In the event, the decision to bring Tyler Walker and Matt Godden on contributed to the team’s defeat. With the Sky Blues having to work hard without the ball for the majority of the game, the work-rate and hold-up play that Viktor Gyokeres and Martyn Waghorn were offering the side was essential in getting the team up the pitch. As much as Walker and Godden endeavoured after coming on, they didn’t offer that same presence and quality in the opposing half, allowing QPR to take control of the game.
While it’s worth bearing in mind that both Tyler Walker and Matt Godden have only recently returned from injury, they were probably the wrong strike partnership for the circumstances of the game. The duo both do their best work in the penalty area, it makes little sense to hand them roles that require them to move away from where they are most effective.
Mark Robins commented after the game that the double substitution in attack was effectively forced by Viktor Gyokeres and Martyn Waghorn having run themselves into the ground over the first hour. As players build fitness over the next month or so, it should prove to be a case of Mark Robins mixing and matching his strike options so that his in-game changes can better take advantage of tiring opponents.
This is a season where fans will probably have to disavow themselves of the notion that there is a set, preferred strike partnership for this Coventry City side. Instead, it will be a case of assessing opponents’ strengths and weaknesses, and figuring out the best way that the team’s four options in attack can best take advantage of them, over the course of a 90 minutes.
Killer Instinct Is Missing
Although Coventry City can count themselves as unfortunate not to have won this game, in the ascendancy for much of the opening hour, creating some good chances and conceding slightly against the run of play, there was a lack of conviction apparent in the team’s play in the final third that cost the team some good opportunities to take the lead.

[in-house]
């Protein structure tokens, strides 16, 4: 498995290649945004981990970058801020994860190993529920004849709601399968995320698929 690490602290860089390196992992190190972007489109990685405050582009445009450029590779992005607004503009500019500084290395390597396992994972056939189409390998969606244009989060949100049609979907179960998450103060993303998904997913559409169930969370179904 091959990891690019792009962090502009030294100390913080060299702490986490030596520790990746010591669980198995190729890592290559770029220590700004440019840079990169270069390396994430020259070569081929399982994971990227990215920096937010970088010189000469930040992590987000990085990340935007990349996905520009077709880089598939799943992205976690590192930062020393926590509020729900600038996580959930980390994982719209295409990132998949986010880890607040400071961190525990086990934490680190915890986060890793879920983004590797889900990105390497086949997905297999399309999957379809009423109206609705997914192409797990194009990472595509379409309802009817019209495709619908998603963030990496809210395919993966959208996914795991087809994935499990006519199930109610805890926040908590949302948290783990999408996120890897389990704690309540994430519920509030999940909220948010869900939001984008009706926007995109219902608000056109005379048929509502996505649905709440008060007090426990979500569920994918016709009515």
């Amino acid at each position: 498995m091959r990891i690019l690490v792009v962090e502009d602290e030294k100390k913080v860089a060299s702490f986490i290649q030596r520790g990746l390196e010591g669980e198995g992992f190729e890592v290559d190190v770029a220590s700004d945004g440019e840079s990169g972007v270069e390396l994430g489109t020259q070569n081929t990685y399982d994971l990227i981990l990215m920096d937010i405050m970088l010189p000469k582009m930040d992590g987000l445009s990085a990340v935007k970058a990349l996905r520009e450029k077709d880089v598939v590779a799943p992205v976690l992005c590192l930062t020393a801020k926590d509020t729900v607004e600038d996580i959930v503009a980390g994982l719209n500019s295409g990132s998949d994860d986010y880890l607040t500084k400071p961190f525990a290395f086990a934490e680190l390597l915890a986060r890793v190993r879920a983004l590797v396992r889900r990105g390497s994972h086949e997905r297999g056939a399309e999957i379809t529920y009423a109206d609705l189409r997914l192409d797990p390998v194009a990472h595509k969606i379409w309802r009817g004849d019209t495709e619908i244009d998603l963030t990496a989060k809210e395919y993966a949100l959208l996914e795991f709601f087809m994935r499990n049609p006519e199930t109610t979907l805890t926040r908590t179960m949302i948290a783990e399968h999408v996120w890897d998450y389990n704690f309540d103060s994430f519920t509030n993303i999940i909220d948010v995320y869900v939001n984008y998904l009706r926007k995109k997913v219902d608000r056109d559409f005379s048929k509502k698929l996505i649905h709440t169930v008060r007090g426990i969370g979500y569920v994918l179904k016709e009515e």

There were multiple occasions throughout the 90 minutes where the Sky Blues got into some very good positions but let themselves down by taking extra touches, lacking an element of conviction in the finish or simply making the wrong decision with the final pass or shot. By contrast, Queens Park Rangers were more aggressive and clinical in their play in similar areas, which is why they came out as victors.
It is a lack of experience and confidence from most of Coventry City’s attacking players which is why this excellent opportunity to beat a team likely to finish in the top six pass them by. It is well known that players such as Callum O’Hare and Viktor Gyokeres are missing that killer instinct in the final third. This season is likely to come down to whether they discover it.
For all the encouragement from this performance, this was a warning sign of where this campaign may go awry for the Sky Blues. Taking advantage of periods in games where a team is playing well is not just important in terms of winning individual matches but in maintaining confidence throughout a season. It is early enough in the campaign to believe that performances like this will be rewarded, but there is a risk that repeated showings like this will beget poor form, which can beget a lack of confidence, which can make it difficult to get back up to the standards that have been set in this early stage of the campaign.
For now, it is good enough that the team is playing well. There has to be a wariness that this may not always be the case.